Is success on the Series 65 and Series 66 licensing exams posing a challenge for your candidates? It’s no secret that these are tough exams. In fact, candidates who easily pass other exams are not always so successful with either of these. If you’re looking for some guidance, the tips below may give you fresh ideas for supporting your candidates and boosting results.
Let’s start with a quick review of the nuts and bolts:
- Series 63 + Series 65 = Series 66. Candidates get credit for two exams in one if they’re eligible to take it.
- Series 66 requires a Series 7 co-requisite, Series 65 does not. The Series 65 could be the only exam a candidate takes, so it spans a wide range of product foundations, investment advisor regulatory content, economics, and portfolio planning concepts. Candidates taking the Series 66 have more state law and planning-focused questions that pick up where the Series 7 left off.
- Series 65 is a bit longer than Series 66 (140 questions vs. 110 questions). The extra questions on the Series 65 are the product-related and economics questions that were covered in the Series S7. Although both exams are long, the Series 65 is a marathon and requires even more stamina.
10 Tips to Pass Series 65 and Series 66 Exams
- Expect products and law. Overall, Series 65 has a heavier tilt toward products, and Series 66 has a heavier tilt toward law.
- Prepare for content creep. Although product questions are fewer on Series 66 than on Series 65, there’s significant “content creep” on both exams involving “hot products” and unethical sales practices. Variable annuity, mutual fund and option product features often come up in these questions despite not being part of the formal content outline for either exam
- Find more math on Series 65. Series 65 has 4 times the number of business analysis and economics questions. These are math-based questions, and many candidates find them especially difficult.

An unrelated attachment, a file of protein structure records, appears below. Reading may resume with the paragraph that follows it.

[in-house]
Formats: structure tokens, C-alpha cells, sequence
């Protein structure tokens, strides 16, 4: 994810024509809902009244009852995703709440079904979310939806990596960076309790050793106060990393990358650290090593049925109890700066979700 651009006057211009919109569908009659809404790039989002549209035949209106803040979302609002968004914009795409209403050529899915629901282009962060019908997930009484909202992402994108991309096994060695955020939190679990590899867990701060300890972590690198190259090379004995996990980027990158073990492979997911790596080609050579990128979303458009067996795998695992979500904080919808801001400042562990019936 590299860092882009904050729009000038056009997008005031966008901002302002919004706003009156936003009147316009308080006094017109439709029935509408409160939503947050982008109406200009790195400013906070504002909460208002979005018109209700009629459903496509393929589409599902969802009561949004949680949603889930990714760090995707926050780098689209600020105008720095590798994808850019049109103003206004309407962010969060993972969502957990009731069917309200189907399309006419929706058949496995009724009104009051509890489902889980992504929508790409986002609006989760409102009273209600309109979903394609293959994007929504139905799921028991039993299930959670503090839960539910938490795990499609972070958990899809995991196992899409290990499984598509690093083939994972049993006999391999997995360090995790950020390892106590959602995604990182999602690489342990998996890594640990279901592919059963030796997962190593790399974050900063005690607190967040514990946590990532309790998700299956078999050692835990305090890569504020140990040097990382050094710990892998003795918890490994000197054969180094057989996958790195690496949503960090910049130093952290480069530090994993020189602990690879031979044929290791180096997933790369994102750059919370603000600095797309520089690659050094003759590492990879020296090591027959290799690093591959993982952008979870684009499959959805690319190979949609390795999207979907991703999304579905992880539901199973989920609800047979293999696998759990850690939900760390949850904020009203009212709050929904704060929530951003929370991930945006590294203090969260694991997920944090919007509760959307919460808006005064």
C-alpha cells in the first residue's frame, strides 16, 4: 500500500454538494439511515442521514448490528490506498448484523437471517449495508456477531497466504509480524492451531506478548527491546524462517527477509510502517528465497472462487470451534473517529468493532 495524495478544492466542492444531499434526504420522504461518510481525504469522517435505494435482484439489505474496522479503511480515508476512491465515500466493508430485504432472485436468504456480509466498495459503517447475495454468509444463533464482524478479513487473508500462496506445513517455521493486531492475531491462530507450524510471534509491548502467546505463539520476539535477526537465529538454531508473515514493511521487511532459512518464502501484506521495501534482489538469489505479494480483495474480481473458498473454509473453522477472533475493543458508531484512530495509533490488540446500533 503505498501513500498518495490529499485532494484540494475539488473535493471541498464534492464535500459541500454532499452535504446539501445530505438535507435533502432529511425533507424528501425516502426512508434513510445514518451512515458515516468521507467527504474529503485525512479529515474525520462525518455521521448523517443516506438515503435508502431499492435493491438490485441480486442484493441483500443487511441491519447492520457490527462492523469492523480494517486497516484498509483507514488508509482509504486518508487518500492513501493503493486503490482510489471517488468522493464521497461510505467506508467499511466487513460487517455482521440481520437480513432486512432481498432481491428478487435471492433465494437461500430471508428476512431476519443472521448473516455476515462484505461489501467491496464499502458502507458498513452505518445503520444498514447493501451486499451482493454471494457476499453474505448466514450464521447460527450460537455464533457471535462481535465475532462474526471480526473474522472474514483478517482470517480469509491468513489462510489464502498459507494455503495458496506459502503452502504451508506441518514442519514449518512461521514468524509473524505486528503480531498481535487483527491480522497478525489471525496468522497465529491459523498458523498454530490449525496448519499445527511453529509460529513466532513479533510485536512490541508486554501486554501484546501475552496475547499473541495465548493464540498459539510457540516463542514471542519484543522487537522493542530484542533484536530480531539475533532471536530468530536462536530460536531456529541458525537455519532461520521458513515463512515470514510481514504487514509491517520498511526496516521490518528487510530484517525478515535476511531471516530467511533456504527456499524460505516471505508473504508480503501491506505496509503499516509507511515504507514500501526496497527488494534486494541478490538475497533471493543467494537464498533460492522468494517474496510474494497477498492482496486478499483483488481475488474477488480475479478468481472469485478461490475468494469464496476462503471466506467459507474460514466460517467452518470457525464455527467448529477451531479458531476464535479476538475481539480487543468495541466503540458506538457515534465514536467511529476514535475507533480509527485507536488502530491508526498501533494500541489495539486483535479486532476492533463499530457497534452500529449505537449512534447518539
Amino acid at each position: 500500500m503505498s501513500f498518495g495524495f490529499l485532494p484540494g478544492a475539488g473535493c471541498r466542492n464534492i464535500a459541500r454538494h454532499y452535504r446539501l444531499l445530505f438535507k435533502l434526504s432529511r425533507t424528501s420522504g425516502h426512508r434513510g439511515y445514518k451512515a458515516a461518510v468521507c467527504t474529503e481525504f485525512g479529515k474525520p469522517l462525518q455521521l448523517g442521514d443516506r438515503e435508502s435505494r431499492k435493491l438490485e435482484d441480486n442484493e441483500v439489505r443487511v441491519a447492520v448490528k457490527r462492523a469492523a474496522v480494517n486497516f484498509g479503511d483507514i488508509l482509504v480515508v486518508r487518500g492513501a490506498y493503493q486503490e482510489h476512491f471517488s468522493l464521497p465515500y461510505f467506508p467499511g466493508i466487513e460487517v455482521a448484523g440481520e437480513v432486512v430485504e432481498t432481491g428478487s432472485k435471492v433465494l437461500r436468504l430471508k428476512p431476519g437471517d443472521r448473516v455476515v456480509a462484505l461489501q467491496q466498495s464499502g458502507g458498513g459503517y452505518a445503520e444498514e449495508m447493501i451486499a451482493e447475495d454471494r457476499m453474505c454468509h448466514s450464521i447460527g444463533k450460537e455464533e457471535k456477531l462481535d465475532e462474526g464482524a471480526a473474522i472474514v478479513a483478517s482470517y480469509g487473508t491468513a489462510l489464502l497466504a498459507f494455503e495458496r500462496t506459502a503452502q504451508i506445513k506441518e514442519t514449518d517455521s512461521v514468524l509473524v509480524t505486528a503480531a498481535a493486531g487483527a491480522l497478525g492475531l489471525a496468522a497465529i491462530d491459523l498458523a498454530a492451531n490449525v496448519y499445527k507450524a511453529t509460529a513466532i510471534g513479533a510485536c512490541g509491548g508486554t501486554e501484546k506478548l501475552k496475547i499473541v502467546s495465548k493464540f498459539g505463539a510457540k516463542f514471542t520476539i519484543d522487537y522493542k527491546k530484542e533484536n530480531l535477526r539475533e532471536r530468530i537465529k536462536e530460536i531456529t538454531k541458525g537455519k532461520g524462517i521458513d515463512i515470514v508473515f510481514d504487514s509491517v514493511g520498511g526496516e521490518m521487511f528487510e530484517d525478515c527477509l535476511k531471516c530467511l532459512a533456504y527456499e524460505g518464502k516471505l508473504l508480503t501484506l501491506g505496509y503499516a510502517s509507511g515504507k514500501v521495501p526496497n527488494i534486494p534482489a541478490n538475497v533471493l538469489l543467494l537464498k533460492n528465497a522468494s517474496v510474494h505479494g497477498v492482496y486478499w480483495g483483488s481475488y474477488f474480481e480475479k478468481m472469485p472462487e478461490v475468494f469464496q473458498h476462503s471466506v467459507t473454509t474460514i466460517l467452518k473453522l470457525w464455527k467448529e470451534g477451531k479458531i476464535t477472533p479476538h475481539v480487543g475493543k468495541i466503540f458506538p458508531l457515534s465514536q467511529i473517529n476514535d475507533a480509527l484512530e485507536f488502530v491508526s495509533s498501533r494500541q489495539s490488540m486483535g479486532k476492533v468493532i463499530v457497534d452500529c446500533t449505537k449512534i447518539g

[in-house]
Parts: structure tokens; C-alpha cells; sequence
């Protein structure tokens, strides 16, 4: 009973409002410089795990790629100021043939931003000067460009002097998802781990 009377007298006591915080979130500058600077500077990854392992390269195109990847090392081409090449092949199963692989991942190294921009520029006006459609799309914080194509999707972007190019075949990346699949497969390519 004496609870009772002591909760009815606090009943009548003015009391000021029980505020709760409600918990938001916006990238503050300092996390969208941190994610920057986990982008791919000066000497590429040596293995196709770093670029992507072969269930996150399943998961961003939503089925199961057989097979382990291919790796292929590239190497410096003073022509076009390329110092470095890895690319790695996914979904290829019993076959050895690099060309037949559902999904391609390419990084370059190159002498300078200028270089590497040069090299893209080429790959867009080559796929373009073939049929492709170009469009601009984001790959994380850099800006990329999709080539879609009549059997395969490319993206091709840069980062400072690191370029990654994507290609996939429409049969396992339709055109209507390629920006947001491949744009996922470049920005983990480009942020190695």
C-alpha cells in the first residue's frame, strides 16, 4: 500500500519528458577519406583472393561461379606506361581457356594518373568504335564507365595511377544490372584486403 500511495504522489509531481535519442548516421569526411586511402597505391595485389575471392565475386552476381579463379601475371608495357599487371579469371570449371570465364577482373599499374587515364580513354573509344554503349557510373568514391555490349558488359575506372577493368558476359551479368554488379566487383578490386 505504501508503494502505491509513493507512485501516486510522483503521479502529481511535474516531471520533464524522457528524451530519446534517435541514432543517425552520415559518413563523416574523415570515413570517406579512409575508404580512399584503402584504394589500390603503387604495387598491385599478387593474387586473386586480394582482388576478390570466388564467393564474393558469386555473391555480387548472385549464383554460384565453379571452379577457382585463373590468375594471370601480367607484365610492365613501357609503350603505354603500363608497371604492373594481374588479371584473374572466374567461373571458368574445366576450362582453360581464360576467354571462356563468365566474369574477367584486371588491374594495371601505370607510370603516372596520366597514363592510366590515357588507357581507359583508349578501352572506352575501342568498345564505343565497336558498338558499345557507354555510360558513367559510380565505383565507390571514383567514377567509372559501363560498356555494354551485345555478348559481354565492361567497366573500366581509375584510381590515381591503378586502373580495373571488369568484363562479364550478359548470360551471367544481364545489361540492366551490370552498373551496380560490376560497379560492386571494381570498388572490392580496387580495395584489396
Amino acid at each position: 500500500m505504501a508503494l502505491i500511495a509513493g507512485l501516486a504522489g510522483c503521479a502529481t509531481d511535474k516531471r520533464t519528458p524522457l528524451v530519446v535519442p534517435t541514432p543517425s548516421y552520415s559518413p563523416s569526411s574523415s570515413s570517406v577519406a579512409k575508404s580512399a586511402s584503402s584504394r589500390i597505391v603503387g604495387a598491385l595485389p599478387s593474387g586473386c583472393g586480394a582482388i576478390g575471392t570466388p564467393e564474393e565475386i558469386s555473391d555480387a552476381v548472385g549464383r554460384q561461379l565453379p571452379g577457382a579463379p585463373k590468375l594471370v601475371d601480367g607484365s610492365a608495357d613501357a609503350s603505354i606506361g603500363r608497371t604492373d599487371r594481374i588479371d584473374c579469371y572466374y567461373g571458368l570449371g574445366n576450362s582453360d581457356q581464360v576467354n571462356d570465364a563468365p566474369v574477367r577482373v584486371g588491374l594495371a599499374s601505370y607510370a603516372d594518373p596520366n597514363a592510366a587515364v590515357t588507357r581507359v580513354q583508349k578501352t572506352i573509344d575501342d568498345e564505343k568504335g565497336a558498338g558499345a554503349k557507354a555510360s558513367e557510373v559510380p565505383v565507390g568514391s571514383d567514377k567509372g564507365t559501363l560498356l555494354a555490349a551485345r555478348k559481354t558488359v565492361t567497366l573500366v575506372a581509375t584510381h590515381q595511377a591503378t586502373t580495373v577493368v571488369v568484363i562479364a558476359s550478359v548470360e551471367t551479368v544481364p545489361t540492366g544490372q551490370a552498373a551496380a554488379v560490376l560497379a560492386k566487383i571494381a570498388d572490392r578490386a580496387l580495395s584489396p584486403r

- Beware of burn-out with Series 66. Series 66 candidates often suffer from burn-out when they jump into a third study effort right after completing the SIE (Securities Industry Essentials) and Series 7. There is no letting up on the gas when preparing for Series 66. The rumor that the Series 66 is similar to Series 63 in difficulty is false, false, false.
- Prepare for a heavy lift. The Series 66 requires nearly as many study hours as the Series 7. If it is taken right after the Series 7, there may be some efficiencies in content overlap, but it’s still a heavy lift.
- Manage test anxiety. Series 65 can be a beast for Series 6 candidates, especially if they haven’t taken an exam recently. Consider what tools can be offered to help them feel prepared and realize that they are likely to feel intimidated and overwhelmed. Guidance on study essentials and managing text anxiety are especially valuable for these candidates.
- Choose between the two exams. If your candidates have a choice of which exam they can take, candidates who are strong on products and analysis should go with Series 65, while candidates that prefer regulations should go with Series 66.
- Consider a pivot. If a candidate is on the Series 66 path, has failed twice and is now facing a 180-day wait for the third exam attempt, consider pivoting to the Series 65 (if firm policies permit). There’s no waiting period between exams.
- Build stamina. The sheer length of these exams adds to their difficulty. Make sure candidates take a minimum of three timed full-length exams to build stamina and practice focus. Even better, add on an extra 10 to 15 questions to full exams for a cushion.
- Focus on concepts over calculations. Most candidates expect many more math calculation questions then they actually see. Usually, there’s only a handful. It’s more important to understand how to do the math than to complete the calculations. Recognizing the right equation or formula that applies to a situation is often as far as the questions go.
Looking for More Series 65 and Series 66 Exam Resources?
- Download Knopman Marks’ At-a-Glance Guides. These straightforward guides detail study techniques, recommended time commitments, last-minute prep, and more.
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